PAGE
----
There is something special about the printing method that is letterpress. Brief affairs between the very real metal type and beautiful uncoated stock produce children of tangibility, each slightly different, but always of the same family. A thinly veiled process that gives any piece of design extra warmth and comfort, metal type was the norm from Gutenberg through to only a few decades past. Through a stroke of good luck I’ve managed to get a 1930s designed Heidelberg into my garage.
Oh, by the way, you’re getting your press tomorrow. This simple email from my wife was by far one of the best I’ve ever received. I now knew for certain that the following day I would have a large track backing into the drive way, to deliver something I’d fallen in love with; a piece of engineered beauty—a Heidelberg Flywheel Platen Press.
Naturally, I was so excited that I shared this little piece of information with the whole studio and spent the rest of the afternoon thinking of what my plans were for my new toy, while working through changes to jobs and anxiously drinking copious amounts of coffee and water, waiting for the day to come to its end.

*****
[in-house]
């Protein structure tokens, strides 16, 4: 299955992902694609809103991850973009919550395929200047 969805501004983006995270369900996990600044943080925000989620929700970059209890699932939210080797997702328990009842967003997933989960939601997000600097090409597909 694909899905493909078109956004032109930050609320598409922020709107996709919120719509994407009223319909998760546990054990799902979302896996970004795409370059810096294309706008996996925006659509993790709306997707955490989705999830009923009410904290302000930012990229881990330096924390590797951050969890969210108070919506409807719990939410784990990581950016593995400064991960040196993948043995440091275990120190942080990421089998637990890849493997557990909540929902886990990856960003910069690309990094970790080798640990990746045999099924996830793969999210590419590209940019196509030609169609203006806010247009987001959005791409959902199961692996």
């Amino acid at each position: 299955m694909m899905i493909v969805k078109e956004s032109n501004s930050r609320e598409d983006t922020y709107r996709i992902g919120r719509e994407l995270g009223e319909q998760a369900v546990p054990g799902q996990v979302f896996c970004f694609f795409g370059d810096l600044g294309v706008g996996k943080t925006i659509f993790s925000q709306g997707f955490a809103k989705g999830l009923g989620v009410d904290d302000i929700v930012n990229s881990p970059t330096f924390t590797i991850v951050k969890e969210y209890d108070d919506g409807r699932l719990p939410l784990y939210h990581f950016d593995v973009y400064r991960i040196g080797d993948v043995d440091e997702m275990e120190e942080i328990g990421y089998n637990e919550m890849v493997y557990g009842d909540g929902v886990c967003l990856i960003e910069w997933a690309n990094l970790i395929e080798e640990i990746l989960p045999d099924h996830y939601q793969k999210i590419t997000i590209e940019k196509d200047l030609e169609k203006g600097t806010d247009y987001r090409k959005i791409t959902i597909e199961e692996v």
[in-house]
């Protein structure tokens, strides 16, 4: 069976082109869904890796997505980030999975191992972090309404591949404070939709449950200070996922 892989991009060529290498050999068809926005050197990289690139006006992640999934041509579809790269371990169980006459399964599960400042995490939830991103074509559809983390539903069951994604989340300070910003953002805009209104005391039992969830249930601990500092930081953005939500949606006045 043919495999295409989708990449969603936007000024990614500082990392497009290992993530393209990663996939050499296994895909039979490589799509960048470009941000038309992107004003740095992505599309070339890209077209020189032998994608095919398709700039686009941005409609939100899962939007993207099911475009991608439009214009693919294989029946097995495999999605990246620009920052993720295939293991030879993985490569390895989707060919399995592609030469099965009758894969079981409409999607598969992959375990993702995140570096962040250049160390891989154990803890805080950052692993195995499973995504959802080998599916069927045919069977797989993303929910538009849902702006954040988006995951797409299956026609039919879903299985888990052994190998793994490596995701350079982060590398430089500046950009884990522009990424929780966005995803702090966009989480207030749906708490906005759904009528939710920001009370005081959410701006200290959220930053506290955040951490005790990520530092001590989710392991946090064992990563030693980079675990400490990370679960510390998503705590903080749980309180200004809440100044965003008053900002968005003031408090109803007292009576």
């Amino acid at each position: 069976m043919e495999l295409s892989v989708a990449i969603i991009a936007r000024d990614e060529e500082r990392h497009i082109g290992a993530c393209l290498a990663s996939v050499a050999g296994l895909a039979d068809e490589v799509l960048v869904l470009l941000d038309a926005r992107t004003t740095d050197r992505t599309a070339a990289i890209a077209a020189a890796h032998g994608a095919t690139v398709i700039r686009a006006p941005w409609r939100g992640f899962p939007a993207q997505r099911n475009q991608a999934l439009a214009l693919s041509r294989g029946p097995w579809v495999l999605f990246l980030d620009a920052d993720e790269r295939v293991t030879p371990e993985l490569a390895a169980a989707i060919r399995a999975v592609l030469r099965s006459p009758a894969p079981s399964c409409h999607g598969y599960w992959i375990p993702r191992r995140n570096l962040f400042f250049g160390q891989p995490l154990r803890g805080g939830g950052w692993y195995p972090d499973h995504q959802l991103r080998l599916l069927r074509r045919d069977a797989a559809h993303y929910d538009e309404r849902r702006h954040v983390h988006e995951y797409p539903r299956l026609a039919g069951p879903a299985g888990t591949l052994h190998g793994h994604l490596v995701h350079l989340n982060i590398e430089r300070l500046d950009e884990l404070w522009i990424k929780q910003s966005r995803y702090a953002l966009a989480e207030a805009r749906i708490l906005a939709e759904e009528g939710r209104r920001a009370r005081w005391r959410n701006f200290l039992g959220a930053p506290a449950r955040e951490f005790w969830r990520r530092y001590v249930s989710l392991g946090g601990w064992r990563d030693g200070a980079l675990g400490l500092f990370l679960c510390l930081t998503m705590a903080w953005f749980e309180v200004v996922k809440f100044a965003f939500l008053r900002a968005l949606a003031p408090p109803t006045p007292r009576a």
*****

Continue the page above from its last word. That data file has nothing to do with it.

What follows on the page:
How it Happened
I didn’t go looking for this press. I wasn’t looking for any type of press really. The 2 tonne machine just fell into my lap. I married into a family of printers. My wife and her family run a printing business—something that made introductions easier. To make a long story short, in the pursuit of expanding their business, they’ve recently bought out another printing business and effectively doubled their list of equipment. In their list of machinery was now two of these presses, when they only need one (mostly for die cutting and numbering), so instead of it taking up space in their shed, we gave it a home in the garage.